Project No. 08

Hormone Therapy: Stopping resistance in its tracks

Investigating how prostate cancers become resistant to hormone therapy

S c r o l l   R i g h t

What could this achieve?

Hormone therapy is a mainstay of prostate cancer treatment but for many patients, it will eventually stop working. Dr Gaughan will investigate how this happens, identifying new targets for treatments to prevent resistance and ensuring that hormone therapy continues to be an effective treatment.

How?

Dr Gaughan and his team will use gene-editing techniques and two new methods they have developed to explore and identify the processes and key proteins behind resistance caused by AR-Vs.

The Future- what’s next?

The researchers will first identify the key proteins involved then conduct further testing to validate them as potential drug targets for future research.

What could this achieve?

Hormone therapy is a mainstay of prostate cancer treatment but for many patients, it will eventually stop working. Dr Gaughan will investigate how this happens, identifying new targets for treatments to prevent resistance and ensuring that hormone therapy continues to be an effective treatment.

How?

Dr Gaughan and his team will use gene-editing techniques and two new methods they have developed to explore and identify the processes and key proteins behind resistance caused by AR-Vs.

The Future- what’s next?

The researchers will first identify the key proteins involved then conduct further testing to validate them as potential drug targets for future research.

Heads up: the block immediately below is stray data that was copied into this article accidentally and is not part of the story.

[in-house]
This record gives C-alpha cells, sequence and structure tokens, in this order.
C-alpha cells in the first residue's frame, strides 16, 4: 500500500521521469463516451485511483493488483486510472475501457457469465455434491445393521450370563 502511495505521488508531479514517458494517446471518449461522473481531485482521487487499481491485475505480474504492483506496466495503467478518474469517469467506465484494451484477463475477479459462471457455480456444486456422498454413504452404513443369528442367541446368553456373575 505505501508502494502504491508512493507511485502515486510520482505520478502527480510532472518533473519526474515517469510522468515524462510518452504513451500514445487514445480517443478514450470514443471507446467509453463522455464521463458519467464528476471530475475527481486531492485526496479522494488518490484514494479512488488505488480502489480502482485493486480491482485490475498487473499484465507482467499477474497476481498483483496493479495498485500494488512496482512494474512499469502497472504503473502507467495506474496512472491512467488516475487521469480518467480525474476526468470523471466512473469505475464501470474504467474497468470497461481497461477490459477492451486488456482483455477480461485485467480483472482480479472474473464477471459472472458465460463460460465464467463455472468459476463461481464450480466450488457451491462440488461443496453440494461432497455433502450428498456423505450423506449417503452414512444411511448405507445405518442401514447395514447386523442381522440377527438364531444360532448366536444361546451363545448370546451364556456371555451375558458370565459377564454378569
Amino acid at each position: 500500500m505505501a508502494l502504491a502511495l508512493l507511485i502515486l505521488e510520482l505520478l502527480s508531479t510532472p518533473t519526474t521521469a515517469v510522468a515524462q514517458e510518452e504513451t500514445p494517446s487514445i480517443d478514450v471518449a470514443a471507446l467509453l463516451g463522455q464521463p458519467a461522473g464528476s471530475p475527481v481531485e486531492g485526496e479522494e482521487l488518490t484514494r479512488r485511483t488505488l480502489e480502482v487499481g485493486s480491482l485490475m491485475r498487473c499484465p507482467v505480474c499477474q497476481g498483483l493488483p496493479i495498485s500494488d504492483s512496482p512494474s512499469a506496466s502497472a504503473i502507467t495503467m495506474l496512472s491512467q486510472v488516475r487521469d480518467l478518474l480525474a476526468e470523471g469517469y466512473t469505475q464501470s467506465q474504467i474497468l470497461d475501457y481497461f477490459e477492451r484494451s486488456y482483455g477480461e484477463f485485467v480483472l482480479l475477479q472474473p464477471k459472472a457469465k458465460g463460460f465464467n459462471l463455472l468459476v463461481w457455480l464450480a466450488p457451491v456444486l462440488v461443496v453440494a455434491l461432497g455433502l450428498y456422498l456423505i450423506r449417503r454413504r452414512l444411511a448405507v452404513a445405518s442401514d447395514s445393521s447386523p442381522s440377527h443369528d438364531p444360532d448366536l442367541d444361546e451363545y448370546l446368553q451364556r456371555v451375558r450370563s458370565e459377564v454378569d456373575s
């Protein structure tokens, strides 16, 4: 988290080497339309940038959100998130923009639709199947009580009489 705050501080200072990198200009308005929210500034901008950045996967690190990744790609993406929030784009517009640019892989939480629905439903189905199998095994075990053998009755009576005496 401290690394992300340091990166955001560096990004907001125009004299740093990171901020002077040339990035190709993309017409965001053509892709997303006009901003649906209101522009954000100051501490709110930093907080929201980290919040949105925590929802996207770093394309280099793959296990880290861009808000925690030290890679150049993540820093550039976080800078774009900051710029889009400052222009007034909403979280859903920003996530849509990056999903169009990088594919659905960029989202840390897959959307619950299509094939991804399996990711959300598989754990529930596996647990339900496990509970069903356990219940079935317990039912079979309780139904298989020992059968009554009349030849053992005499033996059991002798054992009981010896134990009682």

Project Start

January 2020

Research Facility

Newcastle University Centre for Cancer

Budget

£110,000/year

End

January 2024

We are delighted to announce that this project has been awarded The Martin Dallison Award, in honour of Martin Dallison’s contribution to prostate cancer research.

Hormone therapy

Hormones are chemicals that are used to send messages to different parts of the body. Male hormones like testosterone drive the growth and spread of prostate cancers by attaching to a protein called the androgen receptor. This ‘switches on’ the androgen receptor and it sends messages to the cancer cell to tell it to grow and divide. The androgen receptor has three different parts: the part that male hormones attach to, the part that tethers the receptor to DNA and the part that sends the message to switch on or off genes in the cancer cell.

Hormone therapy can stop male hormones switching on the androgen receptor. It sticks to the part of the androgen receptor that usually attaches to male hormones, meaning there is no room for the male hormones to attach.

The androgen receptor is switched on by hormones called androgens. When it is switched on, it sends messages to the prostate cancer cells telling them to grow and divide. Prostate cancers develop resistance to hormone therapy when shortened versions of the receptor called ARVs are formed.

The Problem with Hormone Therapy